Clean Beauty Isn’t Basic At Growing Canadian Skincare Brand Okoko Cosmétiques
Stricken with a medical condition that mimicked the symptoms of juvenile arthritis, Oyéta Kokoroko sought alternative healing methods after traditional medical treatments failed. Her holistic journey resuscitated her health and led to the launch of her green beauty brand Okoko Cosmétiques.
“I was introduced to a holistic doctor. We found out that the cause of my joint pain was too many inflammatory foods,” recounts Kokoroko. “She helped me make changes, and I saw results very quickly. I was able to move again without problem, and I had this conscious moment when I realized how important it was for me to make better choices.”
Rooted in her personal experience, Kokoroko, a native of Togo raised in Quebec, set out to help others make better choices by becoming a holistic nutritionist. On the path to that career, a natural skincare lesson sparked her curiosity about green beauty and altered her professional trajectory. Kokoroko says, “That same day, I went to the store and bought the same ingredients to recreate [the skincare products] at home.”
In 2016, Kokoroko unveiled Okoko Cosmétiques with face masks, a facial serum and a beauty balm. Since then, the Vancouver-based brand has expanded to nine products priced from $50 to $250 and spread via word of mouth around the world to the United States, Belgium, France, Switzerland, Spain, Australia, Macau, Hong Kong and its home market Canada. Among its first distribution partners were Quebec’s Green Jungle Beauty Shop and Aurora Beauty out of Minneapolis.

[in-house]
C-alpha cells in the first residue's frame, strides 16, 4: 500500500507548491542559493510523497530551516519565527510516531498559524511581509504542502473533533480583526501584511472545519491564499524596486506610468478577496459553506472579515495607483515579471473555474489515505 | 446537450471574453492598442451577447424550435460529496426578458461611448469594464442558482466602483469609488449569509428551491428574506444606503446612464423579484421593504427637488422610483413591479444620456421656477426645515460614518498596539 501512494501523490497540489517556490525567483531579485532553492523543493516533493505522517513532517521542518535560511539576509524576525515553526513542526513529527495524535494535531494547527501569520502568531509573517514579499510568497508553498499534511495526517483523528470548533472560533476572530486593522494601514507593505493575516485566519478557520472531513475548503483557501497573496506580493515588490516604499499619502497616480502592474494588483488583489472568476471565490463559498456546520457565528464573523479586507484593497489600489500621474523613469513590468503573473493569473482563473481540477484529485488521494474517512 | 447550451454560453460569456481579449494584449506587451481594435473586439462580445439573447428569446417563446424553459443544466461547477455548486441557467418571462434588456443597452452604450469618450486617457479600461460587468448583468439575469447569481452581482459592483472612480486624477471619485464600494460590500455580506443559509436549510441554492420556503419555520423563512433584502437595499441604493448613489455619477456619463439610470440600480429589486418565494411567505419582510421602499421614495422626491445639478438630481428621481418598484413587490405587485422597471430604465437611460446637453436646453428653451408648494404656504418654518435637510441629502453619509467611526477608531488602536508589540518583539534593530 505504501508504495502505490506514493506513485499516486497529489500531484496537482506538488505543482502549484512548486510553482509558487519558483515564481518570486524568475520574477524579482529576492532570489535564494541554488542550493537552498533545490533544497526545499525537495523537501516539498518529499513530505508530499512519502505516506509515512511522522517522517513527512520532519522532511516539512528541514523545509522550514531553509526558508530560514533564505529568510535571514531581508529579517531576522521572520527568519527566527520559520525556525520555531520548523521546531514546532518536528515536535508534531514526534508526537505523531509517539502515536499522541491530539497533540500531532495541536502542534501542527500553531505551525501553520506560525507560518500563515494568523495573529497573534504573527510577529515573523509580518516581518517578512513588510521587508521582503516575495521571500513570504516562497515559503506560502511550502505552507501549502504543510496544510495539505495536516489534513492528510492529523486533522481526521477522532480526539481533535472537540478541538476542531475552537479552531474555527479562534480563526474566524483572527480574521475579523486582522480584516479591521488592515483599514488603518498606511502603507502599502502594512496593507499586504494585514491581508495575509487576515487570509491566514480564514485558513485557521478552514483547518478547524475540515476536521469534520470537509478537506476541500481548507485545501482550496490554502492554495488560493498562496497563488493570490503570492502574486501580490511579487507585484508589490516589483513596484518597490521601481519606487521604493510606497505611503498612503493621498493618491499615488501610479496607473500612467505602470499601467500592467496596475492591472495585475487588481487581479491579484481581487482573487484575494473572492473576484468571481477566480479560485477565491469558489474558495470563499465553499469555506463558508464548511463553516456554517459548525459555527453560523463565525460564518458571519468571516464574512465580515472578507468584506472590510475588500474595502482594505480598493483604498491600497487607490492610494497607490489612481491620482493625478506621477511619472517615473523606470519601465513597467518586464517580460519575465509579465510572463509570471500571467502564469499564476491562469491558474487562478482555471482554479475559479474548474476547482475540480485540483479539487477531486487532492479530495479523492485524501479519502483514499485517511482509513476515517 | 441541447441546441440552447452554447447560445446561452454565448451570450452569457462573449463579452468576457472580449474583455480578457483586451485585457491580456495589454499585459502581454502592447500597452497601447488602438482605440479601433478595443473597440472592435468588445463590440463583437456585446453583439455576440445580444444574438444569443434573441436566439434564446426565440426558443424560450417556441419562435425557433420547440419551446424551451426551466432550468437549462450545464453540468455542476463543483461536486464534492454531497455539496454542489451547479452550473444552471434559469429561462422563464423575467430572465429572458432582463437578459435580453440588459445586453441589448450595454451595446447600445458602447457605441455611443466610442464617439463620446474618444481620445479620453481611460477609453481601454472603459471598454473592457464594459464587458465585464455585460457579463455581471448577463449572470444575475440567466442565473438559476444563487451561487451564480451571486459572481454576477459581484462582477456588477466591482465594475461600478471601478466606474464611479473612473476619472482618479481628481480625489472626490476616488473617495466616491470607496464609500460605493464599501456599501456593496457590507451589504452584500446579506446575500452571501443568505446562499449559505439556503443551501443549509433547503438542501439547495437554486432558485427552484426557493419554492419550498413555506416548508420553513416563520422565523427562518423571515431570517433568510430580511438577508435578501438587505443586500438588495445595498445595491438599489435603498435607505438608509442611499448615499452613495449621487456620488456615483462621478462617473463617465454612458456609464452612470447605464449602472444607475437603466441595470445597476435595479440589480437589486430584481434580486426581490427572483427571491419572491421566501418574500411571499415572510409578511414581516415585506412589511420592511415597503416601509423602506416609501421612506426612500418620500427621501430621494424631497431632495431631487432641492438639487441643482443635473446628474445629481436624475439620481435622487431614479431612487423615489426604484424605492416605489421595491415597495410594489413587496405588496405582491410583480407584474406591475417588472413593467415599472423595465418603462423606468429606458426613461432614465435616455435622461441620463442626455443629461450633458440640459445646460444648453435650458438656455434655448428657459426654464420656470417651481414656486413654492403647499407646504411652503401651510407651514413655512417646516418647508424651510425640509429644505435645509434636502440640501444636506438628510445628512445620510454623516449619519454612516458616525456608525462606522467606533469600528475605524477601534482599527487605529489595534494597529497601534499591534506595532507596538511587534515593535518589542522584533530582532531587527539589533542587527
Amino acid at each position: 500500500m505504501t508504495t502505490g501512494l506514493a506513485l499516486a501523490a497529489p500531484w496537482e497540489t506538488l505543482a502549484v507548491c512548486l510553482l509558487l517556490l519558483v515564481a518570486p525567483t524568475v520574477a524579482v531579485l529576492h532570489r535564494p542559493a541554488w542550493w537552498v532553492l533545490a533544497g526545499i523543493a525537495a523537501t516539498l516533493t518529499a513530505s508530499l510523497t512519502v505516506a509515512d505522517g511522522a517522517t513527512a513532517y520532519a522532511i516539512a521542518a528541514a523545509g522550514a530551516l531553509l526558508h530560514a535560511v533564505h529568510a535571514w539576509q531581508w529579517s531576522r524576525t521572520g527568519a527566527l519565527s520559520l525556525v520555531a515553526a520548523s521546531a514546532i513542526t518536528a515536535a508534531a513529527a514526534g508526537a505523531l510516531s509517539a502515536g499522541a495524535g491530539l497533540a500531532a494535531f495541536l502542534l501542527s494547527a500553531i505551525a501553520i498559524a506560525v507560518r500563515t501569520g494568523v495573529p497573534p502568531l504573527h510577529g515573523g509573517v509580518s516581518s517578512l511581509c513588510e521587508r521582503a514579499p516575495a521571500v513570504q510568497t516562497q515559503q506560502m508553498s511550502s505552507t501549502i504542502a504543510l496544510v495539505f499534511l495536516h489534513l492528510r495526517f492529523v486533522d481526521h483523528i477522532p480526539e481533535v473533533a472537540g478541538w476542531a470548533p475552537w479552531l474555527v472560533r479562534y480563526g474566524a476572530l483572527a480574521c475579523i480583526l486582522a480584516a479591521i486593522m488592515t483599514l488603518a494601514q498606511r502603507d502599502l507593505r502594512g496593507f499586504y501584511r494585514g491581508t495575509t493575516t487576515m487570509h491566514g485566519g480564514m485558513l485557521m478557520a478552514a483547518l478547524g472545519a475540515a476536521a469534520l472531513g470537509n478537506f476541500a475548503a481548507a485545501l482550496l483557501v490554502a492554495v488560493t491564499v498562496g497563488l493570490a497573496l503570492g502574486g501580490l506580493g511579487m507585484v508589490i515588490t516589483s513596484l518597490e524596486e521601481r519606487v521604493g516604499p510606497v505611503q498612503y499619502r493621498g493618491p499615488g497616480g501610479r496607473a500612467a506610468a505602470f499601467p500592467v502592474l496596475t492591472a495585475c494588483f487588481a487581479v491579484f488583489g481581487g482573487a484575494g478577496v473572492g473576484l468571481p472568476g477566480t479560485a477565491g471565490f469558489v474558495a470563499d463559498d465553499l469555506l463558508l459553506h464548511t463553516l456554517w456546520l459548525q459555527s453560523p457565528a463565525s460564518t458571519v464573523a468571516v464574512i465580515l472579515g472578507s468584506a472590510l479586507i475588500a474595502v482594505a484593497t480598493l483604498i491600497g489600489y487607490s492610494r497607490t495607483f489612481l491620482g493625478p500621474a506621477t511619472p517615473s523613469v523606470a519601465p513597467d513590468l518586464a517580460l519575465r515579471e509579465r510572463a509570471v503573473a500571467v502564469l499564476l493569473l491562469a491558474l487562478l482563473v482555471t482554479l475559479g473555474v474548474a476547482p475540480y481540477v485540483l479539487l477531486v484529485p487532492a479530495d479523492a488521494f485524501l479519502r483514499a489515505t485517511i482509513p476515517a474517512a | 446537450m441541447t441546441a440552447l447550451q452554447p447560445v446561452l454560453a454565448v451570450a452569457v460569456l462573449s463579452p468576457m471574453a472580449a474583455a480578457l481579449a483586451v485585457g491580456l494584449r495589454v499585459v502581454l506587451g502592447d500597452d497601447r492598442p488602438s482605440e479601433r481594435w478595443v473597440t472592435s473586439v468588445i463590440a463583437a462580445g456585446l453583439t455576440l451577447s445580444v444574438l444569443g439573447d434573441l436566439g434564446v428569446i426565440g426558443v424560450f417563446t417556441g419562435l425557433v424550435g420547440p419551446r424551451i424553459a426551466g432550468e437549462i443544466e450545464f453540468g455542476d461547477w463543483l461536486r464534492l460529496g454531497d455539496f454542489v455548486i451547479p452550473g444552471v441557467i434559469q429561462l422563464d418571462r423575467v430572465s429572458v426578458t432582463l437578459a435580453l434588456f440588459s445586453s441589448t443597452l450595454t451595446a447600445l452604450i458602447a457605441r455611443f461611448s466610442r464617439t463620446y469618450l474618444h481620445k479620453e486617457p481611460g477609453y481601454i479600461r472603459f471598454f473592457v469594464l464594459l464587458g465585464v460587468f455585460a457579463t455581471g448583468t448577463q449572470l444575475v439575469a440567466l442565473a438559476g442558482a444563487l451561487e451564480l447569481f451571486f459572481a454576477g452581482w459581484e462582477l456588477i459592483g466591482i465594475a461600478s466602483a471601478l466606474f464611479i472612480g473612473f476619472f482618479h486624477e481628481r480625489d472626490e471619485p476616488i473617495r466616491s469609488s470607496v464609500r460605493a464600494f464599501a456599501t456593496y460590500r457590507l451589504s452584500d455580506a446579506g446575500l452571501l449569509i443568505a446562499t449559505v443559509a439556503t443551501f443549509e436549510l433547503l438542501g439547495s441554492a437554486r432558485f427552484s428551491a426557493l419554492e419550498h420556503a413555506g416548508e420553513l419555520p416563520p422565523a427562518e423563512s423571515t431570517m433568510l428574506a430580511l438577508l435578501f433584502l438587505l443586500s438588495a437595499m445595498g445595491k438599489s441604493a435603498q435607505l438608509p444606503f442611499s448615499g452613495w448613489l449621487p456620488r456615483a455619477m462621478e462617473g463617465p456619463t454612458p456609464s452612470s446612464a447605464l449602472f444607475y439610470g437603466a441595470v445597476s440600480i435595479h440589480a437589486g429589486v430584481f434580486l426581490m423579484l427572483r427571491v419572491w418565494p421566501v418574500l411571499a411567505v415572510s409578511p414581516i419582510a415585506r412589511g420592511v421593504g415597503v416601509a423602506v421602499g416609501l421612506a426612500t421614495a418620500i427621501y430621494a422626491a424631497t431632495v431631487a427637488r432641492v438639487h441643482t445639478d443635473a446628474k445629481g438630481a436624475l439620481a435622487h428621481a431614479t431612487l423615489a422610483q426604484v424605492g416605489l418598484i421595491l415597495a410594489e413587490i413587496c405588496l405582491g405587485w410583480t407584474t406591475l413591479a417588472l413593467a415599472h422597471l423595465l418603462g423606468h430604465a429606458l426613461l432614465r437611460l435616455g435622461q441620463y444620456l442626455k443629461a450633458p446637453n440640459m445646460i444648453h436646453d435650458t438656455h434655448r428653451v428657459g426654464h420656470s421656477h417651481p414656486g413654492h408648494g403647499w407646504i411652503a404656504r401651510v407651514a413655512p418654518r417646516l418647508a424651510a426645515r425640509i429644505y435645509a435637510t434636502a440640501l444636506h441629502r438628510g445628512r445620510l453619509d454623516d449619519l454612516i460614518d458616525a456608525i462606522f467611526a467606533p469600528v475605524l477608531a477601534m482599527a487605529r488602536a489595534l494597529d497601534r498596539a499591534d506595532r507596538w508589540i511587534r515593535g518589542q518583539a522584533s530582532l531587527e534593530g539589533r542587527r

In a crowded clean beauty segment, Kokoroko believes Okoko Cosmétiques’ complex formulations cut through the noise. “What we’re trying to do is to create more advanced skincare because, when I started my business, consumers were looking for more innovation in the natural green beauty world—more variety, more choices like we see in the conventional world,” she says. “What I’m doing with my brand is creating next-level, well-studied and researched formulations and premium products. We use a lot of actives…A lot of natural brands are plant-based, but have basic formulas, which is great, but I want to offer something a little more advanced.”
“What we’re trying to do is to create more advanced skincare because, when I started my business, consumers were looking for more innovation in the natural green beauty world—more variety, more choices like we see in the conventional world.”
This year, Kokoroko’s plan is to increase Okoko Cosmétiques’ retail network, especially in the U.S., where she’s investing in influencer marketing and trade show participation, but is doing so carefully. “We are selective. We are not seeking the largest amounts [of retailers], but the best ones for us,” she says. “We have built great consistent sales by investing in our retail partners [via] cross promotion, stockist spotlight, influencer reach, etc. and it has helped both sides. We are seeking [retail] partners that are aligned with our values and are interested in building a successful partnership.”